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‘continental flower squares’ 1951

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Joan Nicola Wood ‘carnival’

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Kirsten Romer ‘skrapper’

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Toile de Jouy Fabric

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Toile prints were originally produced in Ireland in the mid-18th Century and quickly became popular in Britain and France. The name Toile de Jouy originated in France in the late 18th century and means “cloth from Jouy”, a town near Paris.

Christophe-Phillipe Oberkampf set up business in Jouy-en-Josas outside Paris in 1759, where he joined with engraver and designer Jean Baptiste Huet to design idyllic pastoral scenes for their fabrics.

The designs on toile de jouy vary greatly, but they all have detailed scenes scattered over the fabric. Originally the scenes were carved on woodblocks or engraved on copper then printed in only one colour (often red, black, or blue) on to a white or cream background.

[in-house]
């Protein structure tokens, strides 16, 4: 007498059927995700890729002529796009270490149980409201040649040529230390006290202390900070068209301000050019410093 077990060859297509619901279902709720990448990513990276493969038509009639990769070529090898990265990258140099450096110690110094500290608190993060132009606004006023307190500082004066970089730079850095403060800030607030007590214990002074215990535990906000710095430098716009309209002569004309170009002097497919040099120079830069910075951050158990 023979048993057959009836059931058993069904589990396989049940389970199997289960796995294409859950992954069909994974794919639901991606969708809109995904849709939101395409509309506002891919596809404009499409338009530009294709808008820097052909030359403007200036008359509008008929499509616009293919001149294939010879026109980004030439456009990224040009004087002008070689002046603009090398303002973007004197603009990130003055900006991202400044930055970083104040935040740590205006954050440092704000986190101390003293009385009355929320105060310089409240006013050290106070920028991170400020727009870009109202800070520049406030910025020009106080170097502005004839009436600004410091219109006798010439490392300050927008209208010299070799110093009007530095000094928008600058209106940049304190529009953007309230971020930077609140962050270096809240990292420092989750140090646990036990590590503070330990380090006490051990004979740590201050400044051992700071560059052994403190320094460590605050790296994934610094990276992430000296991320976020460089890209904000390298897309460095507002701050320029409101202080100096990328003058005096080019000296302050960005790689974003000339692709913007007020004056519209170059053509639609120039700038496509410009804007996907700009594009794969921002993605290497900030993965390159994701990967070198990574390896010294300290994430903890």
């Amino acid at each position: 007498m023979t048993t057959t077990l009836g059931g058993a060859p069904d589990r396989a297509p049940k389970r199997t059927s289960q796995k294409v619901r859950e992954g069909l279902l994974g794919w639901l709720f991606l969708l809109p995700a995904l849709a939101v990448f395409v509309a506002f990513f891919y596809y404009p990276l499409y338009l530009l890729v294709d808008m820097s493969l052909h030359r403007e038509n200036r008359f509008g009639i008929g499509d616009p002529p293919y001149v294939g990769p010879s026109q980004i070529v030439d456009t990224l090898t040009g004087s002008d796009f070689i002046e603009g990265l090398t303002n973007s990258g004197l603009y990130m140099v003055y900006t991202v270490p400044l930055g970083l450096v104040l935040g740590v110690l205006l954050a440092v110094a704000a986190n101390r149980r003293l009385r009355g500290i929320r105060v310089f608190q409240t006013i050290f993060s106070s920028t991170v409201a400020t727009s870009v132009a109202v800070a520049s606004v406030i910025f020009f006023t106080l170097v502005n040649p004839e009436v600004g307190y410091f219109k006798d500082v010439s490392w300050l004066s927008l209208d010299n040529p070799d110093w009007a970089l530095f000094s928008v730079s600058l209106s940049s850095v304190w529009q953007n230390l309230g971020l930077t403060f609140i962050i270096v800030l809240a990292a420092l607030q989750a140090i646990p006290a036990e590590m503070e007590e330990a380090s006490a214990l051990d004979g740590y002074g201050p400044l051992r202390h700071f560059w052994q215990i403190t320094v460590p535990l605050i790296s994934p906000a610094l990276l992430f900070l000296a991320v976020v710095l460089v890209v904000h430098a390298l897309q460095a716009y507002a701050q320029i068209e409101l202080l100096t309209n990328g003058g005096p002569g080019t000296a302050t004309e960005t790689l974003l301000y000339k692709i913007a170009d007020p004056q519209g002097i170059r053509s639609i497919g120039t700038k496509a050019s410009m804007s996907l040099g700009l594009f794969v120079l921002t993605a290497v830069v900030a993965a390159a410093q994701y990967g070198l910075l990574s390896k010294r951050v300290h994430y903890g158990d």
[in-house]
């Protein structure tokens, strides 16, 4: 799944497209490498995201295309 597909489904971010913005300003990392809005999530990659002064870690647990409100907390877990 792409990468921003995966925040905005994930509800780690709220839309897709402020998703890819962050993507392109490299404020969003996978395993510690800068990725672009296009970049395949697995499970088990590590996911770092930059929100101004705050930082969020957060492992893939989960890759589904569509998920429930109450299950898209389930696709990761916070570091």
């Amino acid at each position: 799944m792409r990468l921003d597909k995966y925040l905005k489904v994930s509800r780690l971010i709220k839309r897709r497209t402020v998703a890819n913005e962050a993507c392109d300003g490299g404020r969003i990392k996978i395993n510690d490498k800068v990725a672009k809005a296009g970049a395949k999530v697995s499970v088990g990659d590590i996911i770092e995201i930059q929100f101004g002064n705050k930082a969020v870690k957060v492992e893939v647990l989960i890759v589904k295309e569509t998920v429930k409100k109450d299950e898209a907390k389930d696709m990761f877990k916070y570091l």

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Les Traveaux de la Manufacture (The Activities of the Factory), 1783–84, designed by Jean-Baptiste Huet

 

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Toile fabrics are a fascinating record of the times both past and present, often depicted historical events, such as the pattern above c. 1784 based on two etching made shorly after the Montgolfier brothers successful ascent in hydrogen-filled hot air balloons